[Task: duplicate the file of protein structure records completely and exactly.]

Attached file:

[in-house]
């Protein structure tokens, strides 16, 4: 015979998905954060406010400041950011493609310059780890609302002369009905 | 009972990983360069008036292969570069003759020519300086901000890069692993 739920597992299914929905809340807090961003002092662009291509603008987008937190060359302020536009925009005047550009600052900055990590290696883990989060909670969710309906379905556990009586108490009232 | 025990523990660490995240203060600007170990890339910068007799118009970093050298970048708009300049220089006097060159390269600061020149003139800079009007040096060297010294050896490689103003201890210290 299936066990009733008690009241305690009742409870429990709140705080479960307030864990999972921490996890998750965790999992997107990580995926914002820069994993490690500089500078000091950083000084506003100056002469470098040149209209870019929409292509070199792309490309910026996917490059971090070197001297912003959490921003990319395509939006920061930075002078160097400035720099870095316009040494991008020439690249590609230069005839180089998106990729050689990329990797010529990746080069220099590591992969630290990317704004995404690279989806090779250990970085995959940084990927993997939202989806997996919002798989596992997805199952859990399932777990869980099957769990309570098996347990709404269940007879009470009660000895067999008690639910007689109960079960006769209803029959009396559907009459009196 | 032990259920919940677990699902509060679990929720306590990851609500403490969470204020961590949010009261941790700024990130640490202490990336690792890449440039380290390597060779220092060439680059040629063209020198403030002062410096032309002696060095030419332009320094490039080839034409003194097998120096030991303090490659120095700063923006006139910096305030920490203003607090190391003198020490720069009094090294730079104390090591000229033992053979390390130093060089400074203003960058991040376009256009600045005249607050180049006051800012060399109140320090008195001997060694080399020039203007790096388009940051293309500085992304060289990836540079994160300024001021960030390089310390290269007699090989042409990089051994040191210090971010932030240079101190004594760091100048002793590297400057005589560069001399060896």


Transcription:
[in-house]
């Protein structure tokens, strides 16, 4: 015979998905954060406010400041950011493609310059780890609302002369009905 | 009972990983360069008036292969570069003759020519300086901000890069692993 739920597992299914929905809340807090961003002092662009291509603008987008937190060359302020536009925009005047550009600052900055990590290696883990989060909670969710309906379905556990009586108490009232 | 025990523990660490995240203060600007170990890339910068007799118009970093050298970048708009300049220089006097060159390269600061020149003139800079009007040096060297010294050896490689103003201890210290 299936066990009733008690009241305690009742409870429990709140705080479960307030864990999972921490996890998750965790999992997107990580995926914002820069994993490690500089500078000091950083000084506003100056002469470098040149209209870019929409292509070199792309490309910026996917490059971090070197001297912003959490921003990319395509939006920061930075002078160097400035720099870095316009040494991008020439690249590609230069005839180089998106990729050689990329990797010529990746080069220099590591992969630290990317704004995404690279989806090779250990970085995959940084990927993997939202989806997996919002798989596992997805199952859990399932777990869980099957769990309570098996347990709404269940007879009470009660000895067999008690639910007689109960079960006769209803029959009396559907009459009196 | 032990259920919940677990699902509060679990929720306590990851609500403490969470204020961590949010009261941790700024990130640490202490990336690792890449440039380290390597060779220092060439680059040629063209020198403030002062410096032309002696060095030419332009320094490039080839034409003194097998120096030991303090490659120095700063923006006139910096305030920490203003607090190391003198020490720069009094090294730079104390090591000229033992053979390390130093060089400074203003960058991040376009256009600045005249607050180049006051800012060399109140320090008195001997060694080399020039203007790096388009940051293309500085992304060289990836540079994160300024001021960030390089310390290269007699090989042409990089051994040191210090971010932030240079101190004594760091100048002793590297400057005589560069001399060896």